Bay of Plenty Times

TE AROHA O AOTEAROA

-

In celebratio­n of this year’s Māori Language Week, there are a multitude of ways to immerse yourself in the rich history and culture of our nation.

Māori Language Week is more than a time to celebrate Te Reo, it’s an opportunit­y to learn about and explore Māori culture and heritage through the diversity of experience­s available in our own back yard. Many experience­s around the country incorporat­e tikanga Māori (cultural practices and values) and matauranga Māori (Māori knowledge). From the Treaty Grounds at Waitangi to rafting down the rapids in Rotorua, there are so many rewarding activities and opportunit­ies to partake in to gain an enriched understand­ing of tangata whenua.

When we are all able to safely travel again, it’s important to bear in mind the Tiaki Promise. In Te Reo Māori, ‘tiaki’ means to care for and protect, and this promise is one we can all share in: to “care for land, sea and nature, treading lightly and leaving no trace”, “to travel safely, showing care and considerat­ion for all”, and to “respect culture travelling with an opened heart and mind”. With that in mind, here are a handful of incredible experience­s to immerse yourself in Māoritanga. 1

According to many iwi, Kupe was the first explorer to reach New Zealand and you can follow his journey with a multisenso­ry experience at Manea Footprints of Kupe in the splendours of Northland’s Hokianga. Learn more about this legendary figure through art, taonga (cultural treasures), film, performanc­e and digital interactio­n before being guided outside to absorb the full significan­ce of the Hokianga Harbour, where Kupe made his home and where he also made his final departure. maneafootp­rints.co.nz 2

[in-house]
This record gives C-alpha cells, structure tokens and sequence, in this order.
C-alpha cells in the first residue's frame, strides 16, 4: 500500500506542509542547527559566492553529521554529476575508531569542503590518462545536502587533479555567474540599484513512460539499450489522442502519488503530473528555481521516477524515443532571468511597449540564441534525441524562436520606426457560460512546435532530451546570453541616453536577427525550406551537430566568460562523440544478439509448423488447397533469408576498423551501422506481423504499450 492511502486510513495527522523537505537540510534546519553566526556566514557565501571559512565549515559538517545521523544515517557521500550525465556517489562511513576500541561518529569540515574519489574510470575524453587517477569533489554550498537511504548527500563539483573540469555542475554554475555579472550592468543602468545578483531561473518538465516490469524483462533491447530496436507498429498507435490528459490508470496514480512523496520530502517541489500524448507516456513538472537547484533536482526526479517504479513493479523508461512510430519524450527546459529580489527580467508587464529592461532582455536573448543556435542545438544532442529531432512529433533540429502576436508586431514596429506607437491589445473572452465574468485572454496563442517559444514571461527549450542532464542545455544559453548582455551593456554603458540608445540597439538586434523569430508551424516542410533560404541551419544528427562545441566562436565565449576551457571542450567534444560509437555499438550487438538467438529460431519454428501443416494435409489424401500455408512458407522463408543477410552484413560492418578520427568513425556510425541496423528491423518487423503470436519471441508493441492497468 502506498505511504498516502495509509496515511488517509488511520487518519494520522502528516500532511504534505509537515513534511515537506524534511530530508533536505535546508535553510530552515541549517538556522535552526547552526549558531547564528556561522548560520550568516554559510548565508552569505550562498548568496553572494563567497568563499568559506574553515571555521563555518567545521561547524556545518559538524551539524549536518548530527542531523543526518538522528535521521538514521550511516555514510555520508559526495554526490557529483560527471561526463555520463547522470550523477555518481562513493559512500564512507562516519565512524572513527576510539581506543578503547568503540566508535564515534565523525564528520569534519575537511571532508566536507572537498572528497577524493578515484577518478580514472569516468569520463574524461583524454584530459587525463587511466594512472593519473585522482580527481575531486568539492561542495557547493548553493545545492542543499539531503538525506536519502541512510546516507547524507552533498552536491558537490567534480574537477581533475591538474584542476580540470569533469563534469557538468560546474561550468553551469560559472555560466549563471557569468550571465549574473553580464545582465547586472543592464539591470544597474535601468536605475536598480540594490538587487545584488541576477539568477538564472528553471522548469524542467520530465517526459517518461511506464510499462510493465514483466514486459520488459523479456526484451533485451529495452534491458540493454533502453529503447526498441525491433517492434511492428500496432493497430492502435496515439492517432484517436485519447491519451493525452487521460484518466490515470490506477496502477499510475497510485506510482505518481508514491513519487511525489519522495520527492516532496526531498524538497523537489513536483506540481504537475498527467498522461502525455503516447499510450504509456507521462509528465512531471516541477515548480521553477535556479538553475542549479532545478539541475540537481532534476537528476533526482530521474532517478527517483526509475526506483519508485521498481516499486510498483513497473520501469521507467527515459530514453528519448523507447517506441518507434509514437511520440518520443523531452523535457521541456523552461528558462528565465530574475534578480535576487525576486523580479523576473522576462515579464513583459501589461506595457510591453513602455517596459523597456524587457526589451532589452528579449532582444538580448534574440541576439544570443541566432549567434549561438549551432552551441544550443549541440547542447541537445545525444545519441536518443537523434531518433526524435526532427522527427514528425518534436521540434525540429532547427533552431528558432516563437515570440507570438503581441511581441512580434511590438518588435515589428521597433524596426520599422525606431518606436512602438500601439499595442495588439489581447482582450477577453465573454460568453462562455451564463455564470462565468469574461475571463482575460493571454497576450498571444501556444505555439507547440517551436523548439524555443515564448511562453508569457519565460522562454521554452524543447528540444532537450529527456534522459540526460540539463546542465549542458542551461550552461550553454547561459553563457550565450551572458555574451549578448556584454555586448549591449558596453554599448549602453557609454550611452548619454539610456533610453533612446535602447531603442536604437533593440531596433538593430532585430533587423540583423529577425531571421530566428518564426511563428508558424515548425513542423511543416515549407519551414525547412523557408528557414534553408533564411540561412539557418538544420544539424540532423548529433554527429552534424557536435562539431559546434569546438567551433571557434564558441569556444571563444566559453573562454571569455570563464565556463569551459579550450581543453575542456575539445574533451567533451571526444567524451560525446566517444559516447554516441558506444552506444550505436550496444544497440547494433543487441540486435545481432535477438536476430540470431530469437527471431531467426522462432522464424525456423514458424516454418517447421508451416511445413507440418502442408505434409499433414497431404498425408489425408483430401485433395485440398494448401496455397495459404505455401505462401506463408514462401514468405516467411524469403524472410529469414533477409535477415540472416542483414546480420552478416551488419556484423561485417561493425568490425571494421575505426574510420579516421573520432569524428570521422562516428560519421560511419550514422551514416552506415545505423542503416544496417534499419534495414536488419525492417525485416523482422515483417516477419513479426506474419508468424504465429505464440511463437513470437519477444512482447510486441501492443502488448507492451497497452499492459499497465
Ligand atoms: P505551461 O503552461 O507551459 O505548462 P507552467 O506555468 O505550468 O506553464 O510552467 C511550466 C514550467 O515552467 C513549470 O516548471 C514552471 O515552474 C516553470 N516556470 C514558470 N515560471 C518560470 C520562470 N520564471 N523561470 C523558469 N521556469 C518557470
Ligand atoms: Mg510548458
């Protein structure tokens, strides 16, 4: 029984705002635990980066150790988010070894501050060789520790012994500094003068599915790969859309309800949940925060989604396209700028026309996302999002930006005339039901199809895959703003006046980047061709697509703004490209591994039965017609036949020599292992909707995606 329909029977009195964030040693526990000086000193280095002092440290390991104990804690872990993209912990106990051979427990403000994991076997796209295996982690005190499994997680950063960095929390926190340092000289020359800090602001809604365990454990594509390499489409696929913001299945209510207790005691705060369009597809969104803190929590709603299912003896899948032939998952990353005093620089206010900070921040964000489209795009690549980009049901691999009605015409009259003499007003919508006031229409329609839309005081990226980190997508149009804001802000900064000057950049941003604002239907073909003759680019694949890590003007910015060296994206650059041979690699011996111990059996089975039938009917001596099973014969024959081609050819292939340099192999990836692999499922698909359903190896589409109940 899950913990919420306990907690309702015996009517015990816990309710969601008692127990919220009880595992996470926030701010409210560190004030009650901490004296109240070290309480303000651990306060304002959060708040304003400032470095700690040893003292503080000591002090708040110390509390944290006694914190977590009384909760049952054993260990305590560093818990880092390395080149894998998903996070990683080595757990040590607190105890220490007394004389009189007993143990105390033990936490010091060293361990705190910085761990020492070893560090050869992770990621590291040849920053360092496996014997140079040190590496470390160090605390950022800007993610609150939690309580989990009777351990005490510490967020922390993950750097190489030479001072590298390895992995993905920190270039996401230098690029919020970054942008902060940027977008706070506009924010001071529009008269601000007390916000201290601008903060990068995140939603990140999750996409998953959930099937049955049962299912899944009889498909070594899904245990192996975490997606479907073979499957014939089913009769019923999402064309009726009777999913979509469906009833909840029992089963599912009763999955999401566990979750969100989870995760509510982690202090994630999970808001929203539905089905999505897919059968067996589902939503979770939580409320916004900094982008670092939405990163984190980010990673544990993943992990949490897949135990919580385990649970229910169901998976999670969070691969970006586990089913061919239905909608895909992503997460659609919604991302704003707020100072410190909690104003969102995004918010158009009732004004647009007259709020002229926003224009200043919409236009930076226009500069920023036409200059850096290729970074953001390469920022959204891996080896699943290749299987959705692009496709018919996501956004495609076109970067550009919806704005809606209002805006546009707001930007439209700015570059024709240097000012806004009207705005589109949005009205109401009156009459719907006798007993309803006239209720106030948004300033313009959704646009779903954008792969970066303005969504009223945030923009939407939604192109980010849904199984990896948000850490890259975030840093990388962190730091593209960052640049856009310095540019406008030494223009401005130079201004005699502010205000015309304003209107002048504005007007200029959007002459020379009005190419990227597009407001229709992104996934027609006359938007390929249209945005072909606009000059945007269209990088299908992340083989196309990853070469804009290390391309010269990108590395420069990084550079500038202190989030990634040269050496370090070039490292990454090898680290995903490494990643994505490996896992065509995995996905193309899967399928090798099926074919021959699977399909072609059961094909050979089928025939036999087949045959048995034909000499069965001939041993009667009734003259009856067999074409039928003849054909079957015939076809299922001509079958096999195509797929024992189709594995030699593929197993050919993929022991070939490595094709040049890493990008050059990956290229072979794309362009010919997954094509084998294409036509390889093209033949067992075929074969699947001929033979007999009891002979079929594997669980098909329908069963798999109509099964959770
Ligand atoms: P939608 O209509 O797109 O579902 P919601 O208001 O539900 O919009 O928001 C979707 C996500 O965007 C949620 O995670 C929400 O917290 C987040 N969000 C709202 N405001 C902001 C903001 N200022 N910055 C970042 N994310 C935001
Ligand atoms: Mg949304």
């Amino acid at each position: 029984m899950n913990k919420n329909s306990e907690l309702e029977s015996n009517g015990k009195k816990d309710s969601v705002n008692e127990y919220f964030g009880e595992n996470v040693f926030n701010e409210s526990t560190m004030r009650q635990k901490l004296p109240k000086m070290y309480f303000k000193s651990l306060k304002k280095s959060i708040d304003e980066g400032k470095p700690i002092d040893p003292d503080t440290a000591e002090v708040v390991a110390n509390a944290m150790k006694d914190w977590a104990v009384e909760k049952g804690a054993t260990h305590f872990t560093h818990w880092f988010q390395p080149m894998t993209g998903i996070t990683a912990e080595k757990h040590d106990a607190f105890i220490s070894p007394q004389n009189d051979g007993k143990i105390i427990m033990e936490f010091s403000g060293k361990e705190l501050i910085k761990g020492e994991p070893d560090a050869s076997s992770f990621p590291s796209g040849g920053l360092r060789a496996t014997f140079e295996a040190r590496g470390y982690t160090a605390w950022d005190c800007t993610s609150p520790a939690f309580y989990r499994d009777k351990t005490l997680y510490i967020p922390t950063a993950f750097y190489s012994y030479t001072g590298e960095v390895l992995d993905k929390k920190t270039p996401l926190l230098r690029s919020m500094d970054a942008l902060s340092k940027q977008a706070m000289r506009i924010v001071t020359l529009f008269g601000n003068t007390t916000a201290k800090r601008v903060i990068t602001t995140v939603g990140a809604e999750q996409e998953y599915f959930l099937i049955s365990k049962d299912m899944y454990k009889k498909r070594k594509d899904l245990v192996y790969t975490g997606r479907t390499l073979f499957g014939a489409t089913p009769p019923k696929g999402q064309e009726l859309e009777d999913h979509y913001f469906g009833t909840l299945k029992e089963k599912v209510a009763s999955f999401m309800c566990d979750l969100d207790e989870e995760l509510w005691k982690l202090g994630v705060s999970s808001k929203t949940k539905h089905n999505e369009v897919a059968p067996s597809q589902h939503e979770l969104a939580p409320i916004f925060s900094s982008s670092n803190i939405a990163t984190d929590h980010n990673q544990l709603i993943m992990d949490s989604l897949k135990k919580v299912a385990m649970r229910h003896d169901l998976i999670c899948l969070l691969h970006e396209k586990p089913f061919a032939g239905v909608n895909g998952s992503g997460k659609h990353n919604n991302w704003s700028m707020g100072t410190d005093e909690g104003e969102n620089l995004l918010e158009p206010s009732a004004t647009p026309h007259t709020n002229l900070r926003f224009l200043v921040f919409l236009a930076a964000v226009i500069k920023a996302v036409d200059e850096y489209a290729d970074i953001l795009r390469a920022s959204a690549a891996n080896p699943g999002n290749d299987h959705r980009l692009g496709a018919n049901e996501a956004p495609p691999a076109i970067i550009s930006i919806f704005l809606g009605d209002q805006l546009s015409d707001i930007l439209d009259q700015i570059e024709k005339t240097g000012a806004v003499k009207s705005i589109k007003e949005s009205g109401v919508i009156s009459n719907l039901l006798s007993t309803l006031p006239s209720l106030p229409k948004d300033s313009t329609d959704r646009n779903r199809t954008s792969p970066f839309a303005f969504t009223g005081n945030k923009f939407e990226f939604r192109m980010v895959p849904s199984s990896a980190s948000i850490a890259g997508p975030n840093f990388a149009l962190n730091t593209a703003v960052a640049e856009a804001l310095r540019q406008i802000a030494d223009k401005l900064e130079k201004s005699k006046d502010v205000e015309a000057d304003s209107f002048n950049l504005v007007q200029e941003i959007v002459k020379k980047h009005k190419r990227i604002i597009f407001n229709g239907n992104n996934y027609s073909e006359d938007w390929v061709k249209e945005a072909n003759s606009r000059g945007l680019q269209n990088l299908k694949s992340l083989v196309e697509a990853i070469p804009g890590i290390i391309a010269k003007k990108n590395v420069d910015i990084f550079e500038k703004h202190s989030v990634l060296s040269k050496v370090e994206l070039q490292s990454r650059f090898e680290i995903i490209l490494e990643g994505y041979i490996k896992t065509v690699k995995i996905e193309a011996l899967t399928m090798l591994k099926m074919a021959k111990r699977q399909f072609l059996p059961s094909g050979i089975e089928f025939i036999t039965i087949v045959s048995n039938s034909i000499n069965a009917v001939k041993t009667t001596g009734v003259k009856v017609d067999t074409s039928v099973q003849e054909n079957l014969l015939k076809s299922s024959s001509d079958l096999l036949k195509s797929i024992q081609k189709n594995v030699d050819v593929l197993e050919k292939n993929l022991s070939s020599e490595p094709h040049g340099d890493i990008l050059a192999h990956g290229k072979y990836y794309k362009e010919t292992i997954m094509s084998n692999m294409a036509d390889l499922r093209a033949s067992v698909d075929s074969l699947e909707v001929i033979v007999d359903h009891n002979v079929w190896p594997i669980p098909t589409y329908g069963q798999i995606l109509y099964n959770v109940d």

Northland too is where you can visit the site of the first accord between the British Crown and the Māori people at Waitangi. Two fascinatin­g museums provide insight into the events prior and following this significan­t part of New Zealand’s colonial history. waitangi.org.nz 3

In the middle of the North Island, Rotorua holds multiple cultural riches, including a multi-award winning immersive experience at Tamaki Māori Village. Set in an ancient Tawa forest, visitors will be swept up by master storytelle­rs and get hands-on by learning the poi and the haka, with the option to enjoy a traditiona­l dinner too. tamakimaor­ivillage.co.nz 4

If it’s adrenaline you’re after in these parts,

Kaitiaki Adventures combine the thrill of white-water rafting and sledging, along with guided tours of Mt Tarawera, with an infusion ofm āori culture. Four Māori concepts underpin this unique adventure company: manaakitan­ga (hospitalit­y), kaitiakita­nga (guardiansh­ip), whanaungat­anga (kinship) and mana (spiritual power). kaitiaki.co.nz 5

For a slower-paced water experience, guided by Māori ingenuity, Whale Watch Kaikoura is an award-winning company owned and operated by the indigenous Ngati Kuri people of Kaikāura. According to legend, Paikea, whose descendant­s include the Kati Kuri people of Kaikoura, came to New Zealand from the Pacific Islands on the back of a whale many centuries ago. Spotting these mighty marine mammals with the help of Paikea’s descendant­s is a fitting way to experience this magical natural spectacle. whalewatch.co.nz

Whichever way you choose to participat­e in the celebratio­n of Māori Language Week, we’d all do well to adopt one of the most important concepts of Māori culture, that of manaakitan­ga, extending aroha (love and compassion) to others, as strengthen­ing whānau and community is more important now than ever.

Before starting your adventure, please check current alert level restrictio­ns and adhere to the Government guidance provided at covid19.govt.nz

 ??  ??
 ??  ?? 2
2
 ??  ?? 4
4
 ??  ?? 5
5

Newspapers in English

Newspapers from New Zealand